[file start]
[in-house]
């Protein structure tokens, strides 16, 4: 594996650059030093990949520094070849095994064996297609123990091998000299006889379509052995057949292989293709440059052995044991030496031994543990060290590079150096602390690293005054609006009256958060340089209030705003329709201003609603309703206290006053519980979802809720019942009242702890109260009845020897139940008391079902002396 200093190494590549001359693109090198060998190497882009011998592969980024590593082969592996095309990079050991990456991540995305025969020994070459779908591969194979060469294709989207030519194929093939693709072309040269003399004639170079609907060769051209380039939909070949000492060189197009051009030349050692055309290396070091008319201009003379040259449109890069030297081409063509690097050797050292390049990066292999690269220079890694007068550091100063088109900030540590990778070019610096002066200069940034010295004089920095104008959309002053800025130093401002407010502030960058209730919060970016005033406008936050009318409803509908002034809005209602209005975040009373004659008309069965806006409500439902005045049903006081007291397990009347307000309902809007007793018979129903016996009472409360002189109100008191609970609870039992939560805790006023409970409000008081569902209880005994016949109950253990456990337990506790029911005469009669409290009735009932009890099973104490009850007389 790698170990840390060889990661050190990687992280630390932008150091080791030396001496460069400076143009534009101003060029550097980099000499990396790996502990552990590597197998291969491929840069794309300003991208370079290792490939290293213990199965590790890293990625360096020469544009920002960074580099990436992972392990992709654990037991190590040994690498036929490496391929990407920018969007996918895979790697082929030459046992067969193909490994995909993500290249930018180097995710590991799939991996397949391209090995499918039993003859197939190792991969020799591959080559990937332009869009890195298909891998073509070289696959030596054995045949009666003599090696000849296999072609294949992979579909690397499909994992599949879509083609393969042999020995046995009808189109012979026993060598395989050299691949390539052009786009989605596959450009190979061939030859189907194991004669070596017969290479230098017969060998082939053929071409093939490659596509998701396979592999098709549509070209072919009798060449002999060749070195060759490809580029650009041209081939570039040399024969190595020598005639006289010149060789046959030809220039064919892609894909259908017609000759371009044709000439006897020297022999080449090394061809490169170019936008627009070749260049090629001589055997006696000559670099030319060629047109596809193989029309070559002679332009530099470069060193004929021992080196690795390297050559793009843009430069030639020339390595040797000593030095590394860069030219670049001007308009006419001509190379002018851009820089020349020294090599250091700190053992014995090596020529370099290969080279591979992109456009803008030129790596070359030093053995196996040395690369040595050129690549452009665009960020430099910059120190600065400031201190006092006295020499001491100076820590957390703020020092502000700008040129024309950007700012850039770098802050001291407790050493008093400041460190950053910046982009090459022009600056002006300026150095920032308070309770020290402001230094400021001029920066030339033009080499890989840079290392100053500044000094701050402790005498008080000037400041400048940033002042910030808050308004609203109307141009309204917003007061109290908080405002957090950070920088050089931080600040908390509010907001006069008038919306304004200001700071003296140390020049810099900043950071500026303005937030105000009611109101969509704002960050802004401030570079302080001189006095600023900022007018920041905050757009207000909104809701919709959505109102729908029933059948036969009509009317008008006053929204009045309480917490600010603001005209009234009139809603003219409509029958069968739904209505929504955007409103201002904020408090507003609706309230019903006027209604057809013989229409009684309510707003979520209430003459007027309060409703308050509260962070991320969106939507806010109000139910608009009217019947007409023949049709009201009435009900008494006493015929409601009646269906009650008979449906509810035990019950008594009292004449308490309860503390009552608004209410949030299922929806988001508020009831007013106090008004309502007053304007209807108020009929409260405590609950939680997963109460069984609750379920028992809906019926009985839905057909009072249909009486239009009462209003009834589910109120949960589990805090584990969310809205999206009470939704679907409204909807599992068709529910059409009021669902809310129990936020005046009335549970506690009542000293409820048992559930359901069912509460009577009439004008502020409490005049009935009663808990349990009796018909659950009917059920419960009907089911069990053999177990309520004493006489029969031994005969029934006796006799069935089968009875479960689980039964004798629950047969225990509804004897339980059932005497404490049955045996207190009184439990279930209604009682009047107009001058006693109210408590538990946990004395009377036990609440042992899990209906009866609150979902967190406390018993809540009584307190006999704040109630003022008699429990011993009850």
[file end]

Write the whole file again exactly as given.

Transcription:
[in-house]
């Protein structure tokens, strides 16, 4: 594996650059030093990949520094070849095994064996297609123990091998000299006889379509052995057949292989293709440059052995044991030496031994543990060290590079150096602390690293005054609006009256958060340089209030705003329709201003609603309703206290006053519980979802809720019942009242702890109260009845020897139940008391079902002396 200093190494590549001359693109090198060998190497882009011998592969980024590593082969592996095309990079050991990456991540995305025969020994070459779908591969194979060469294709989207030519194929093939693709072309040269003399004639170079609907060769051209380039939909070949000492060189197009051009030349050692055309290396070091008319201009003379040259449109890069030297081409063509690097050797050292390049990066292999690269220079890694007068550091100063088109900030540590990778070019610096002066200069940034010295004089920095104008959309002053800025130093401002407010502030960058209730919060970016005033406008936050009318409803509908002034809005209602209005975040009373004659008309069965806006409500439902005045049903006081007291397990009347307000309902809007007793018979129903016996009472409360002189109100008191609970609870039992939560805790006023409970409000008081569902209880005994016949109950253990456990337990506790029911005469009669409290009735009932009890099973104490009850007389 790698170990840390060889990661050190990687992280630390932008150091080791030396001496460069400076143009534009101003060029550097980099000499990396790996502990552990590597197998291969491929840069794309300003991208370079290792490939290293213990199965590790890293990625360096020469544009920002960074580099990436992972392990992709654990037991190590040994690498036929490496391929990407920018969007996918895979790697082929030459046992067969193909490994995909993500290249930018180097995710590991799939991996397949391209090995499918039993003859197939190792991969020799591959080559990937332009869009890195298909891998073509070289696959030596054995045949009666003599090696000849296999072609294949992979579909690397499909994992599949879509083609393969042999020995046995009808189109012979026993060598395989050299691949390539052009786009989605596959450009190979061939030859189907194991004669070596017969290479230098017969060998082939053929071409093939490659596509998701396979592999098709549509070209072919009798060449002999060749070195060759490809580029650009041209081939570039040399024969190595020598005639006289010149060789046959030809220039064919892609894909259908017609000759371009044709000439006897020297022999080449090394061809490169170019936008627009070749260049090629001589055997006696000559670099030319060629047109596809193989029309070559002679332009530099470069060193004929021992080196690795390297050559793009843009430069030639020339390595040797000593030095590394860069030219670049001007308009006419001509190379002018851009820089020349020294090599250091700190053992014995090596020529370099290969080279591979992109456009803008030129790596070359030093053995196996040395690369040595050129690549452009665009960020430099910059120190600065400031201190006092006295020499001491100076820590957390703020020092502000700008040129024309950007700012850039770098802050001291407790050493008093400041460190950053910046982009090459022009600056002006300026150095920032308070309770020290402001230094400021001029920066030339033009080499890989840079290392100053500044000094701050402790005498008080000037400041400048940033002042910030808050308004609203109307141009309204917003007061109290908080405002957090950070920088050089931080600040908390509010907001006069008038919306304004200001700071003296140390020049810099900043950071500026303005937030105000009611109101969509704002960050802004401030570079302080001189006095600023900022007018920041905050757009207000909104809701919709959505109102729908029933059948036969009509009317008008006053929204009045309480917490600010603001005209009234009139809603003219409509029958069968739904209505929504955007409103201002904020408090507003609706309230019903006027209604057809013989229409009684309510707003979520209430003459007027309060409703308050509260962070991320969106939507806010109000139910608009009217019947007409023949049709009201009435009900008494006493015929409601009646269906009650008979449906509810035990019950008594009292004449308490309860503390009552608004209410949030299922929806988001508020009831007013106090008004309502007053304007209807108020009929409260405590609950939680997963109460069984609750379920028992809906019926009985839905057909009072249909009486239009009462209003009834589910109120949960589990805090584990969310809205999206009470939704679907409204909807599992068709529910059409009021669902809310129990936020005046009335549970506690009542000293409820048992559930359901069912509460009577009439004008502020409490005049009935009663808990349990009796018909659950009917059920419960009907089911069990053999177990309520004493006489029969031994005969029934006796006799069935089968009875479960689980039964004798629950047969225990509804004897339980059932005497404490049955045996207190009184439990279930209604009682009047107009001058006693109210408590538990946990004395009377036990609440042992899990209906009866609150979902967190406390018993809540009584307190006999704040109630003022008699429990011993009850």